Each piece of equipment you use to create a project has a specific range of colors it can reproduce. This is referred to as a device gamut. For example, a monitor displays a different range of colors, or color gamut, than the color gamut that reproduced on a printing press. It is important that the colors your customer requests are the colors you provide in your final product, be it in a magazine, or a newspaper, or on television or the Internet.
This means that your document might include colors that appear properly on your monitor but can't be reproduced on paper. Different monitors, scanners, printers, and other types of equipment all have slightly different color gamuts. Different color gamuts can occur even between similar models of equipment from the same manufacturer. For colors to be accurately translated from device to device, you need to account for the differences between the color gamuts of each device.
A color management system (CMS) can minimize the differences in color gamuts. Without a CMS, each application you use generates its own color profile, this means that your output colors may not be consistent. A CMS:
• provides device profiles (scanner, monitor, printer) to map the color spaces between these devices
• can convert from one color model to another color model (for example, from RGB to CMYK)
• provides accurate on-screen or print previews of colors when printed to allow color corrections
Without color management system, it is not possible to accurately achieve color consistency throughout the publishing process which involves the use of different devices or systems. Enabling color correction causes on-screen colors to look duller than they did before color correction was enabled.
Profiles, or ICC Color Profiles, are files in a format defined by the International Color Consortium. They describe the color characteristics of color devices and color spaces. Color management software, such as the software in CorelDRAW, uses ICC profiles to transform colors from device to device, and from one color space to another. Having the right profiles is important to getting good color.
Corel software ships with many pre-defined profiles for scanners, monitors, and printers that you can choose to load into your system. Many device manufacturers have ICC Color Profiles available for you to download. Work with profiles that most closely match the devices you have on your system. When you first install your software, generic device profiles will be selected for you to use.
There are 5 profiles you can set to manage color. Use the Monitor profile when displaying documents to your monitor. Use the Scanner profile when scanning images from a scanner device. Use the Composite Printer profile when printing to a local or networked color printer. Use the Separations Printer profile to define CMYK colors in your documents and when creating color separation for printing. Use the Internal RGB profile to define RGB colors in your documents. Changing any of these profile will influence the colors you see and get from the software.
The quickest approach for setting profiles is to set the Monitor profile to the profile for your monitor, and the Composite Printer profile to the profile for your local printer. If you have a special RGB color space you need to work in, you can change the Internal RGB profile to that color space. If you are scanning and have a profile for your scanner, choose your scanner's profile from the scanner list.
Embedded color profiles take into account the different color gamuts that exist and provide cross-platform communication of the different color spaces. A color profile is a description of a device's color handling capabilities and characteristics. An embedded color profile is a color profile, attached to or embedded into a color document. It describes the color space of the colors contained within the document. Corel supports ICC-embedded profiles. This allows the same color profile to be communicated across platforms, and ensures accurate color management throughout the publishing process. Embedded color profiles ensure accurate color reproduction between the input (scanner) and the output (printer) device. The ability to embed ICC profiles into many file formats, including CorelDRAW .CPT and .CDR formats, allows for consistent color spaces between all applications that support ICC profiles. TIFF and .EPS formats are supported by CorelDRAW.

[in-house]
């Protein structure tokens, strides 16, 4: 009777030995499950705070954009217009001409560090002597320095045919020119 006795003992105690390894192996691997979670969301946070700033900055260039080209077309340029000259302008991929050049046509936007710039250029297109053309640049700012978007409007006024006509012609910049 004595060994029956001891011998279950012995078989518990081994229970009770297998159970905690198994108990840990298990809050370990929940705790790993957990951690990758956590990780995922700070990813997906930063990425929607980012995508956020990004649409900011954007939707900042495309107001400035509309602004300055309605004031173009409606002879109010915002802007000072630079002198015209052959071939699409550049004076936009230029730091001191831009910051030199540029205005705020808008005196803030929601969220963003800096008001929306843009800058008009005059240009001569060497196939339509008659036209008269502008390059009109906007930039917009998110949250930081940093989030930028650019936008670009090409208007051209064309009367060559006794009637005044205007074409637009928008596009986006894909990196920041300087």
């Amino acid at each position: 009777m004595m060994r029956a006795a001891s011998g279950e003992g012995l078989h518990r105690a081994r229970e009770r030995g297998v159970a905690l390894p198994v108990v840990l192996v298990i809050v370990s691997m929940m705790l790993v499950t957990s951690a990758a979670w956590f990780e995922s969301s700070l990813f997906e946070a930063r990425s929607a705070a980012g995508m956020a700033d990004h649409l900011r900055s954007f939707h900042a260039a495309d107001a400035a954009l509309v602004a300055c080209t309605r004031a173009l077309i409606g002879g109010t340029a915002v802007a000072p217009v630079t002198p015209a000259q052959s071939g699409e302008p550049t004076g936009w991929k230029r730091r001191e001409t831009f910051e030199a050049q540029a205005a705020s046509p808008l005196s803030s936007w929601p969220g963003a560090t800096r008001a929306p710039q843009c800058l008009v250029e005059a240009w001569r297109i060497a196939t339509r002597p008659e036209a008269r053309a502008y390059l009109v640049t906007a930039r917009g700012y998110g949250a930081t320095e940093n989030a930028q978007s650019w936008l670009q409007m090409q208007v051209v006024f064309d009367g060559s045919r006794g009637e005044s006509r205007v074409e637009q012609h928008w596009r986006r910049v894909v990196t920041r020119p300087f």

Use Color profiles to correct on-screen colors so each color displays as accurately as possible based on its color values. Color profiles can display colors on screen as they will appear when they are printed. Proper color profiles can also warn you when a selected color is outside your printer's color gamut. Accurate color profiles of your scanner, monitor, and printer make it possible for colors to be corrected so the color you see on the screen matches the color in the final output.
The General color settings page contains several additional controls for color behavior. The first three check boxes let you control how colors from some special palettes are separated when printing to color separations. With the check boxes enabled, colors from these palettes separate into their own individual printing plates.
The next group of check boxes control several functions. Enabling "Show CMYK in percentages" causes the screen display of CMYK values to fall into the range of 0 to 100. Disabling this option causes CMYK values to display within the range 0 to 255. "Map spot colors into CMYK gamut" is a useful option which allows you to avoid making additional color separation plates for any spot colors contained in your document. Spot colors separate into the basic C, M, Y, and K printing plates for the printing process. "Composite printer simulates color output of separations printer" is useful for previewing on a local printer what the document will look like when printed on a printing press as color separations. It does this by using the color profiles of both the local printer and the separations printer.